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SharePoint Audit Log

Posted by Clayton James on July 29, 2010

I noticed our SharePoint content database growing at a rate that didn’t match the content being added. I decided to look at some table storage and ran the SQL Server 2008 reports from Management Studio and ran the Disk Usage report. Fantastic report detailing table size, number of records, etc…

One table that stood out was the AuditData table which was 50Gb in size. SharePoint Auditing can take up so much database space especially if you are auditing an entire site collection. Auditing was capturing data since¬†late 2007 and wasn’t being used at the company, so the decision to disable this functionality. Great…save space and system resources.

So I turned it off at the site collection in site settings.

So the next step moved to how do we remove these logs?

  • Truncate the table – fast but unsupported and I am not sure what state this will leave you in
  • Object Model – write code to remove entries
  • stsadm trimauditlog- only available after SP2 – This is the one I selected

Stsadm trimaudtilog

¬†I used the ‚Äďurl parameter instead of the -database parameter.¬†I was receiving an object reference not set to an instance of an object error when using the -database parameter. I am not sure if it was because the site collection was migrated to a different database server and¬†the audit logs was stored against a different database server.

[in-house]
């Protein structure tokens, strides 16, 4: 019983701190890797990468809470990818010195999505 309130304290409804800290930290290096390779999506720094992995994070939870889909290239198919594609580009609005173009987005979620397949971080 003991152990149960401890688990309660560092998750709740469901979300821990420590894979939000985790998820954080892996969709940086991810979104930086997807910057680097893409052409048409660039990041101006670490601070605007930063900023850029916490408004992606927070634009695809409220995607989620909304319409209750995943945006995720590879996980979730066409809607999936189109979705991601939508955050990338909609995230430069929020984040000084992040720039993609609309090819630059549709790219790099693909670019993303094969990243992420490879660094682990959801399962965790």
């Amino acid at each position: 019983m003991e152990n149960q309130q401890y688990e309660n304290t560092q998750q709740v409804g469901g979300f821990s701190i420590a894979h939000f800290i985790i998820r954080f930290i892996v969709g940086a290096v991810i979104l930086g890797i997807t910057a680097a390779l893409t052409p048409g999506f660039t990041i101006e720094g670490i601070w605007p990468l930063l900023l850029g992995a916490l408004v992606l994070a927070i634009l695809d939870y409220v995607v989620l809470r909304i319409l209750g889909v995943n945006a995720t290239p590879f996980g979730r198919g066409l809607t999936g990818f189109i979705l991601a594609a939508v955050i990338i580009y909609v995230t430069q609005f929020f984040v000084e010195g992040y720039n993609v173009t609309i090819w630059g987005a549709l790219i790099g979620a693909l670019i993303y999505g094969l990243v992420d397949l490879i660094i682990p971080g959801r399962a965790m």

I ran this command in¬†1 monthly intervals (which was painful)¬†as there was a lot of data to clean up¬†and¬†the SQL database log file wouldn’t consume all the disk space.¬†I would then manually shrink the log file DBCC ShrinkFile after every trim to¬†free up space. I performed this action until the entire AuditData table was cleared.

So if your Content database is growing at an alarming rate then make sure you check your AuditData table and assess if you really need auditing enabled, especially for the entire site collection.


One Response to “SharePoint Audit Log”

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    […]SharePoint Audit Log « CJ[…]…

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